Mississippi Sports

AAU Basketball: What You Need To Know


Now that the junior high and high school basketball seasons have concluded in Mississippi, AAU basketball will be in full force. AAU stands for Amateur Athletic Union. It is “one of the largest, non-profit, volunteer, sports organizations in the United States… A multi-sport organization dedicated exclusively to the promotion and development of amateur sports and physical fitness programs.” (https://aausports.org)

There are various travel basketball teams around the state. Some are AAU affiliated and others are not. Some are large operations with multiple teams while others are single team organizations. Regardless of which size program you join, there are benefits and concerns related to AAU. 



One of the best things about AAU is life experiences. At the Run for the Roses in Louisville, Kentucky, my AAU team was able to experience an unreal setting with over a thousand teams and hundreds of college coaches in attendance. Last Summer, in our first game at that tournament, we showed up at 8:00 a.m. and the Head Coach for the Tennessee Volunteers, Kellie Harper, was sitting courtside. My son has met former NBA players at AAU events. Additionally, kids get to play in various gyms/facilities in different cities. There are plenty of life experiences and memories to be made in AAU. 


If a player is the best on his or her team or one of the best in their area, it is a good challenge for them to play with and against better players. I’ll never forget my first practice in the Spring of 2021 when Macie Phifer (Ingomar) and Chloe Chism (New Site) competed against each other in a scrimmage. These ladies are two of the top freshman in the state and they battled. After the training time, Macie commented how much fun it was to compete against someone that really challenged her. AAU allows players to be challenged. It requires adapting quickly to a new team, facing very tough competition, playing multiple games a day in difficult environments, and seeing physical competition. It is eye opening for many kids (and adults) to see how much talent there is around the country. 


I recently asked some of my high school coaching friends about skill development in the context of their high school practices. A couple of them emphasize it but many of them admitted that their main concern is team concepts and that they need players to work on skills outside of practice. The reality is that many players do not spend adequate time working on their game outside of school practices. Good AAU programs can offer training sessions where players can improve their skills. My son has played for “CP25/Grind2Shine” in Northwest Alabama. Coaches Blake Franks and Skyler McFall do a great job of developing players through skill development. If your child’s AAU practice is always just scrimmage games, I would look elsewhere. 


It is a confidence builder for kids to play with other good players, especially when they begin to have some success. Many players lack confidence but AAU can be a way to build it up.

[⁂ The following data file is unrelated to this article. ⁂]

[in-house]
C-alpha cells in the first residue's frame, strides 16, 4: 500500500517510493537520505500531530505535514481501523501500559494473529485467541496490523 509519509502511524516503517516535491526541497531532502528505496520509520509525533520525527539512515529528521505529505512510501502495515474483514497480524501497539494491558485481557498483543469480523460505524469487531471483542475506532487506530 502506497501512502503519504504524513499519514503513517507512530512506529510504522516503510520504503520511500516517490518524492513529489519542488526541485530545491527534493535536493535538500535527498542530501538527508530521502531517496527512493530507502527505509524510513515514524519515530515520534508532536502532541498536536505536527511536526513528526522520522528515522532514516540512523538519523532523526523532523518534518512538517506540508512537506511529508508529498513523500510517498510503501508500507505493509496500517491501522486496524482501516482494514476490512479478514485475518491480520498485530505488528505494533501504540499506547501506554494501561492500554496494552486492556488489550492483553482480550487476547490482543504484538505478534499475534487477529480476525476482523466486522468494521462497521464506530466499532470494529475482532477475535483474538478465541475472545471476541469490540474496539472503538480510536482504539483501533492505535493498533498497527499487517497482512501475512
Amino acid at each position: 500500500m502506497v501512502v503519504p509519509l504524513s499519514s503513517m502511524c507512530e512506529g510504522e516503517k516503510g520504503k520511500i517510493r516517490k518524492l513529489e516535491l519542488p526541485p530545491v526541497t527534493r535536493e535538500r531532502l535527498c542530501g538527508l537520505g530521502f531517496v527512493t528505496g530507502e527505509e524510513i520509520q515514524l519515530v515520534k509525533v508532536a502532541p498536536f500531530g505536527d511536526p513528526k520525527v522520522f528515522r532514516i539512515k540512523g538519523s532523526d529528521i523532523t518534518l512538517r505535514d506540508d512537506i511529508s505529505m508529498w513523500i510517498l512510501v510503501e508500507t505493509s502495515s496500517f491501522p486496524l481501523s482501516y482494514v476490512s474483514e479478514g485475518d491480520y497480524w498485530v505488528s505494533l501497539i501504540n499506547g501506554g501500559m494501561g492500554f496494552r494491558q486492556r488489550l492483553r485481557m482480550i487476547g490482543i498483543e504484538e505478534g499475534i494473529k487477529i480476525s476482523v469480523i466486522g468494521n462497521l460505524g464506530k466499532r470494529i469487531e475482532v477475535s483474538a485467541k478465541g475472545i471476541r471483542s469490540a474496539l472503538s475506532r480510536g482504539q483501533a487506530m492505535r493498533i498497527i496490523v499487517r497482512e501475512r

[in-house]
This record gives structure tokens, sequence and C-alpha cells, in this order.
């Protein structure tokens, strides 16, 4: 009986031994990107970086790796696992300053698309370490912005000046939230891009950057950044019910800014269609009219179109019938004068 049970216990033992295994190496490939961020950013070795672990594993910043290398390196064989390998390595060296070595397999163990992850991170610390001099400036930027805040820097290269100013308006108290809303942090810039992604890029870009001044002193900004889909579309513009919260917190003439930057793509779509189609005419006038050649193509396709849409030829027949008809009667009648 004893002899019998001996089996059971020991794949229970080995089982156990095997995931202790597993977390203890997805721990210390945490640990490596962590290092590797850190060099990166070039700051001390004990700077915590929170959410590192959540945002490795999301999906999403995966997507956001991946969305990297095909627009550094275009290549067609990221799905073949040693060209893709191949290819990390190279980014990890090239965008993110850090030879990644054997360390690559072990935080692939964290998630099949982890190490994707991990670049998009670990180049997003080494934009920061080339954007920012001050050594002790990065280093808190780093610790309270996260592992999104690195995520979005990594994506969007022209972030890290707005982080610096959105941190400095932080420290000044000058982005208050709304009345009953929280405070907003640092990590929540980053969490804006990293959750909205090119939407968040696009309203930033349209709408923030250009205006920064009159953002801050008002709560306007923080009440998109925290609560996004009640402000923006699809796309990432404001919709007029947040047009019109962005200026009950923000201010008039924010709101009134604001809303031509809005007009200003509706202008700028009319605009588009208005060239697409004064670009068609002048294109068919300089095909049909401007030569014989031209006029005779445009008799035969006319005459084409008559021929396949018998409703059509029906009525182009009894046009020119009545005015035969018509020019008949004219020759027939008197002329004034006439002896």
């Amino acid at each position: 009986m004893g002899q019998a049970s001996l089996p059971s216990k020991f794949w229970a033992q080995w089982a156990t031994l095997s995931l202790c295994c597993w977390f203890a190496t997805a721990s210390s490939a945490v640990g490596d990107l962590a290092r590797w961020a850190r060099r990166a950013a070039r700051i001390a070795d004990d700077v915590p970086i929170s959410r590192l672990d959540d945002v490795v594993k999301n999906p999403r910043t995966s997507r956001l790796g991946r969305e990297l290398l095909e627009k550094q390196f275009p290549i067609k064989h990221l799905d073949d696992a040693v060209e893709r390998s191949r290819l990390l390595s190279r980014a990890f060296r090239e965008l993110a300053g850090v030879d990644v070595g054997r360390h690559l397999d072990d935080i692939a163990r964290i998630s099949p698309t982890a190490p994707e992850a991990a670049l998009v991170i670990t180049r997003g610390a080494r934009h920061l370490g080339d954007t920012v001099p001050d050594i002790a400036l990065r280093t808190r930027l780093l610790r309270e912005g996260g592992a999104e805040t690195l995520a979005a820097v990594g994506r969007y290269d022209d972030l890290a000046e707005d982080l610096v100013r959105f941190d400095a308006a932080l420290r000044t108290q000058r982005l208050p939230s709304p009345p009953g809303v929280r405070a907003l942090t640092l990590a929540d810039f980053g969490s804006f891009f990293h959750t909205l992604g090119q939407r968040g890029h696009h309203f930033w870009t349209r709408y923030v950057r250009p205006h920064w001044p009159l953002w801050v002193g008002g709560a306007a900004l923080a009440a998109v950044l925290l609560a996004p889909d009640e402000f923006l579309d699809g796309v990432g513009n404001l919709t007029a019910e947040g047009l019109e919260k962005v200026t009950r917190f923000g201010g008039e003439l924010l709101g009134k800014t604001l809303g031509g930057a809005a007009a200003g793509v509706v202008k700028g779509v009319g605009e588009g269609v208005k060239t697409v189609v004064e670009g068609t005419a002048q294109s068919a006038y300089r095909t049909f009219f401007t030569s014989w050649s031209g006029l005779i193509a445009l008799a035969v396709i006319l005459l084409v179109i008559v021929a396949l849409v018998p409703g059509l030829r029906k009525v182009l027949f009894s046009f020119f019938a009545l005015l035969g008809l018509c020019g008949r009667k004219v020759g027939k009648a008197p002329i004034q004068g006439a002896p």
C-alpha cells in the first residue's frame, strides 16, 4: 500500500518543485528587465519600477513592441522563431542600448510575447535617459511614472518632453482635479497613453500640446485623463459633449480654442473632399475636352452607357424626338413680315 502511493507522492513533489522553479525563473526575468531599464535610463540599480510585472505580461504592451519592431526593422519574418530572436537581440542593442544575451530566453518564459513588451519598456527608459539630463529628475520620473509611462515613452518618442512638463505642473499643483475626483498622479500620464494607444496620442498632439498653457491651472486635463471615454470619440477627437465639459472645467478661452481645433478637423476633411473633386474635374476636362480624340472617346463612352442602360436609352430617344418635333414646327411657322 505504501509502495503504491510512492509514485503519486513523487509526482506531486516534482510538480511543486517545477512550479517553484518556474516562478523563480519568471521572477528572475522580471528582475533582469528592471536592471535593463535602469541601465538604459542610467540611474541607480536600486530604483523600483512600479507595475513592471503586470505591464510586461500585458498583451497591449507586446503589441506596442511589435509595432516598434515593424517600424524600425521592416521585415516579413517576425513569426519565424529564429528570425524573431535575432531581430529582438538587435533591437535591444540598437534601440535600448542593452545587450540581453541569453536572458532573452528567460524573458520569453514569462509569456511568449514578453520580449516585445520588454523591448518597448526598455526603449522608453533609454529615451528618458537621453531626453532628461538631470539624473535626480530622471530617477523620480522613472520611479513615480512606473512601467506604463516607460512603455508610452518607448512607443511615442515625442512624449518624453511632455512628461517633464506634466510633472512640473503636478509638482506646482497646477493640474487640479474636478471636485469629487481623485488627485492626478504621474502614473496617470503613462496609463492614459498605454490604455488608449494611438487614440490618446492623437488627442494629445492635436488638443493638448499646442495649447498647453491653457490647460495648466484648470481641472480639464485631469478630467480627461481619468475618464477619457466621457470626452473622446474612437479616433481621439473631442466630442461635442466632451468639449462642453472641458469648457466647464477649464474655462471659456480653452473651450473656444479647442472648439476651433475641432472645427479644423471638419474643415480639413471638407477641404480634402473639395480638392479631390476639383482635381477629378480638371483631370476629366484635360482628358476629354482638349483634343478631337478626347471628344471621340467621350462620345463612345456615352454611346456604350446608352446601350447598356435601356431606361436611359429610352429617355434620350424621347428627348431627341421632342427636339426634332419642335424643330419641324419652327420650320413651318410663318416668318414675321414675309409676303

I am a firm believer that good high school players who desire to play college basketball will be found by college coaches. There are enough recruiting services, video clips, and Twitter hype for most kids to be seen. However, there are certainly exposure advantages in travel ball. In just one year of coaching AAU girls, I saw and met so many college coaches at AAU events. If you want your child to have more exposure for the next level, AAU is a great way to achieve that goal. 



There are some adults who are in it for the wrong reasons and this is one reason AAU has such a bad reputation among many people. Some are just out to make money. Others end up promoting themselves more than the athletes. Some take total credit for a kid’s development and thus become a big turnoff for high school coaches. It doesn’t take long to be around a program’s meetings, practices, and games to determine if it is about the adults or the players. You can also get clues on social media. 

  1. BAD HABITS   

AAU is a great lab for your child to try different things to expand their game. However, bad habits can be picked up if a coach allows them to go unchecked. Yes, it is a fun experience but you still want your athlete to be coached. This is why the coach your child plays for is the most important decision to make in an AAU setting.


It can be costly to pay a team fee, plus travel expenses such as gas, hotels, food, etc. Playing AAU is an investment.


Some players and parents overemphasize AAU and neglect their high school. A good AAU coach will speak highly of high school coaches and encourage players to go back ready to be better for their high school team. 


Injuries are always a concern. I do know kids who have skipped a summer of AAU because of previous injuries or rehab and I do think that is wise. This is one of those issues that each parent and player will have to discuss and make the best decision for themselves.